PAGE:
J. B. Lenoir /ləˈnɔːr/ (Monticello, Mississippi, March 5, 1929 – Urbana, Illinois, April 29, 1967) was an African American blues guitarist and singer-songwriter, active in the 1950s and 1960s Chicago blues scene.
Lenoir's guitar-playing father introduced him to the music of Blind Lemon Jefferson, whose music became a major influence. During the early 1940s, Lenoir worked with blues artists Sonny Boy Williamson II and Elmore James in New Orleans. Lenoir would eventually find musical influence in Arthur Crudup and Lightnin' Hopkins.
In 1949, he moved to Chicago and Big Bill Broonzy helped introduce him to the local blues community. He began to perform at local nightclubs with musicians such as Memphis Minnie, Big Maceo Merriweather, and Muddy Waters, and became an important part of the city's blues scene. He began recording in 1951 the J.O.B. and Chess Records labels. His recording of "Korea Blues" was licensed to and released by Chess, as having been performed by 'J. B. and his Bayou Boys'. His band included pianist Sunnyland Slim, guitarist Leroy Foster, and drummer Alfred Wallace.
During the 1950s Lenoir recorded on various record labels in the Chicago area including J.O.B., Chess, Parrot, and Checker. His more successful songs included "Let's Roll", "The Mojo" featuring saxophonist J. T. Brown, and the controversial "Eisenhower Blues" which his record company, Parrot, forced him to re-record as "Tax Paying Blues."
Lenoir was known in the 1950s for his showmanship - in particular his zebra-patterned costumes - and his high-pitched vocals. He became an influential electric guitarist and songwriter, and his penchant for social commentary distinguished him from many other bluesmen of the time. His most commercially successful and enduring release was "Mamma Talk To Your Daughter", recorded for Parrot in 1954 which reached #11 on the Billboard R&B chart and was later recorded by many other blues and rock musicians. In the later 1950s (recording on the Checker label), he wrote several more blues standards including; "Don't Dog Your Woman", and "Don't Touch My Head!!!" (1956).
In 1963, Lenoir recorded for USA Records as 'J. B. Lenoir and his African Hunch Rhythm', developing an interest in African percussion. However, he struggled to work as a professional musician and for a time took menial jobs, including working in the kitchen at the University of Illinois in Champaign. Lenoir was rediscovered by Willie Dixon, who recorded him with drummer Fred Below on the albums Alabama Blues and Down In Mississippi (inspired by the Civil Rights and Free Speech movements). Lenoir toured Europe, and performed in 1965 with the American Folk Blues Festival in the United Kingdom.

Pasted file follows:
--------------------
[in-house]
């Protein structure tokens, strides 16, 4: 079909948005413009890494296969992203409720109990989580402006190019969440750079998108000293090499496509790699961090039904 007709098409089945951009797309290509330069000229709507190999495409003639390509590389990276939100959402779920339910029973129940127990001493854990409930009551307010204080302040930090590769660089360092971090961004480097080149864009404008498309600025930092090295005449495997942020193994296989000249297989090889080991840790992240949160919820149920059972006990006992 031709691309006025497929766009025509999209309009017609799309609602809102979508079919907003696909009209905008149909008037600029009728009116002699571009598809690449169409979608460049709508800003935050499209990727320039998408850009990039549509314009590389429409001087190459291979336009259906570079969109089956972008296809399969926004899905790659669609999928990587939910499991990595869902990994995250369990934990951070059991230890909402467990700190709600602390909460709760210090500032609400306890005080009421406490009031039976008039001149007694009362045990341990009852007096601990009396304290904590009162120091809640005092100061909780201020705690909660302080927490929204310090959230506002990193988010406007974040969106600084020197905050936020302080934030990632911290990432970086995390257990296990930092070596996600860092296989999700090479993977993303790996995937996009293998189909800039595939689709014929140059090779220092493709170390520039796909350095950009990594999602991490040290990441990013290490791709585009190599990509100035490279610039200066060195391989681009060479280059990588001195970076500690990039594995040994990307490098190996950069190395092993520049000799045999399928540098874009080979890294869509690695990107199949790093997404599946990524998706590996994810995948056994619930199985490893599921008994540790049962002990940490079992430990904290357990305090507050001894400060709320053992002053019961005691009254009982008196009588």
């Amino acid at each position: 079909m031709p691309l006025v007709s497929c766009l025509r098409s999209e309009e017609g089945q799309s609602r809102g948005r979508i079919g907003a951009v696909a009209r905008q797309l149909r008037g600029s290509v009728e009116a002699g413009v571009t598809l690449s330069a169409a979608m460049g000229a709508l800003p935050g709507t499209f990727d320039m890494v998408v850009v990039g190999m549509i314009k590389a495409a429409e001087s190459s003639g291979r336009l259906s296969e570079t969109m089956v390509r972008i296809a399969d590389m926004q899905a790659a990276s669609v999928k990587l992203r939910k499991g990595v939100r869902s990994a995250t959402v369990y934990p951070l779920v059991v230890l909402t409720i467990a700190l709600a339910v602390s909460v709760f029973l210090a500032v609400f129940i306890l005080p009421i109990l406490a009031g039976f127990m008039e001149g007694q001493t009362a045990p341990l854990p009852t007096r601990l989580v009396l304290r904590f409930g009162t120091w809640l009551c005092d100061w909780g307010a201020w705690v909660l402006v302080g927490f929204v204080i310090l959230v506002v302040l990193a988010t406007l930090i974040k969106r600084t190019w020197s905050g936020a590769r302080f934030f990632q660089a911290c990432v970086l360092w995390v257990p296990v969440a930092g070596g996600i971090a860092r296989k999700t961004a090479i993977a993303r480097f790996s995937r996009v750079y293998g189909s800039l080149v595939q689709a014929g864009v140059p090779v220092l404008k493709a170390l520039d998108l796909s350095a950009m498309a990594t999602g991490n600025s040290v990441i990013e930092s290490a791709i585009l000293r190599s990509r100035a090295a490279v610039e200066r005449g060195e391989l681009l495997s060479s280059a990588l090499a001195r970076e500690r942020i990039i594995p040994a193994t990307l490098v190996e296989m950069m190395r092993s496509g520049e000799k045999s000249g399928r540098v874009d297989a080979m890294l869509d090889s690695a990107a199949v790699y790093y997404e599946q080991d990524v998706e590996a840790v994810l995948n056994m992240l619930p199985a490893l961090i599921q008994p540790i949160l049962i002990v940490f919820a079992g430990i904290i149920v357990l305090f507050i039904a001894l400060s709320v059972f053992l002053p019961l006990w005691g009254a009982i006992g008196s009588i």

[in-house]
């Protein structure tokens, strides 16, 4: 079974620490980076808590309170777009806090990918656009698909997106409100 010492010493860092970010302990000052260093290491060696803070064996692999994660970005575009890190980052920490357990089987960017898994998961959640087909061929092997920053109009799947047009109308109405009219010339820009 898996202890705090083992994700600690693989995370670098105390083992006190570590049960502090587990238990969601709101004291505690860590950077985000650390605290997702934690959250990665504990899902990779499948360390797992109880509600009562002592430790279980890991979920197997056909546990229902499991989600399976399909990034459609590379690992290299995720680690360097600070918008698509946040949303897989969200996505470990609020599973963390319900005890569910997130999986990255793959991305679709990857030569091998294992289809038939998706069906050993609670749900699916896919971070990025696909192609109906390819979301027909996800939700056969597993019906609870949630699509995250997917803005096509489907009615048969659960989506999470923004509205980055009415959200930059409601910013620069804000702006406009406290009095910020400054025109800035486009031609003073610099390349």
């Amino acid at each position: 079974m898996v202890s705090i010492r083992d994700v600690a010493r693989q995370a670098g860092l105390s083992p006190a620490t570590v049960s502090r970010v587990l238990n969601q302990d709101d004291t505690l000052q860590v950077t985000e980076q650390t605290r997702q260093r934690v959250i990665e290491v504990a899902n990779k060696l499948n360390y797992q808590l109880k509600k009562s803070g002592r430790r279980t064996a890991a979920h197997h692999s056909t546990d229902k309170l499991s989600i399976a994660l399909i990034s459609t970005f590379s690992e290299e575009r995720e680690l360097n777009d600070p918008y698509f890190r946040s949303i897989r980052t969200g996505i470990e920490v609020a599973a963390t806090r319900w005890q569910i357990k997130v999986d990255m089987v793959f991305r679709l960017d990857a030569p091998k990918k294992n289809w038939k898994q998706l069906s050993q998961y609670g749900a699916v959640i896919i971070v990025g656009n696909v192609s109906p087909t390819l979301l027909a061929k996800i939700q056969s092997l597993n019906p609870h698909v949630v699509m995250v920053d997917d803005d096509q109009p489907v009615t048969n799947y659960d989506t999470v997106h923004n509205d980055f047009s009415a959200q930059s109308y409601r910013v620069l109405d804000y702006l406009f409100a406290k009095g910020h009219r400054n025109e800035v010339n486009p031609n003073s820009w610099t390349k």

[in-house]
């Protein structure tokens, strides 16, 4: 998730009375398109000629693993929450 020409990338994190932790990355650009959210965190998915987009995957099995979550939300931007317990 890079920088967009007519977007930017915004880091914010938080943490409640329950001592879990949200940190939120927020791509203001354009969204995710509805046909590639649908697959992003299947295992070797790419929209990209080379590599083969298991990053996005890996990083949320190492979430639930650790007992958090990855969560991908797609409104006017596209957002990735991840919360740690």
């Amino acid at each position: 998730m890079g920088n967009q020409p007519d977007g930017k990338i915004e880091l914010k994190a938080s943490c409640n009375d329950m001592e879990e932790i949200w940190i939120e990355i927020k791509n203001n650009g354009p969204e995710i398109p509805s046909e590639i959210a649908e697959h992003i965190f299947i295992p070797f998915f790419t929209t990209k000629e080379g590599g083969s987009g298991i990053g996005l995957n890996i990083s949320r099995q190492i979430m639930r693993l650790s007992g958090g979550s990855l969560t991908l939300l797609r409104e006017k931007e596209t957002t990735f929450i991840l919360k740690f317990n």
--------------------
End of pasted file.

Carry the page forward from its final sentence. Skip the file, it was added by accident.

Lenoir's work had direct political content relating to racism and the Vietnam War.
“I never will go back to Alabama, that is not the place for me,
I never will go back to Alabama, that is not the place for me,
You know they killed my sister and my brother,
And the whole world let them peoples go down there free.”
He died on April 29, 1967 in Urbana, Illinois, aged 38, from a heart attack related to injuries he suffered in a car accident three weeks earlier.
His death was lamented by John Mayall in the songs, "I'm Gonna Fight for You, J.B." and "Death of J. B. Lenoir".
The 2003 documentary film The Soul of a Man, directed by Wim Wenders as the second instalment of Martin Scorsese's series The Blues, explored Lenoir's career, together with those of Skip James and Blind Willie Johnson.
In 2011, Lenoir was inducted to the Blues Hall of Fame.
Although his name is sometimes mispronounced like the French "lan WAH", Lenoir himself pronounced his name a "la NOR". The initials "J.B." had no specific meaning; his given name was simply "J.B." Read more on Last.fm. User-contributed text is available under the Creative Commons By-SA License; additional terms may apply.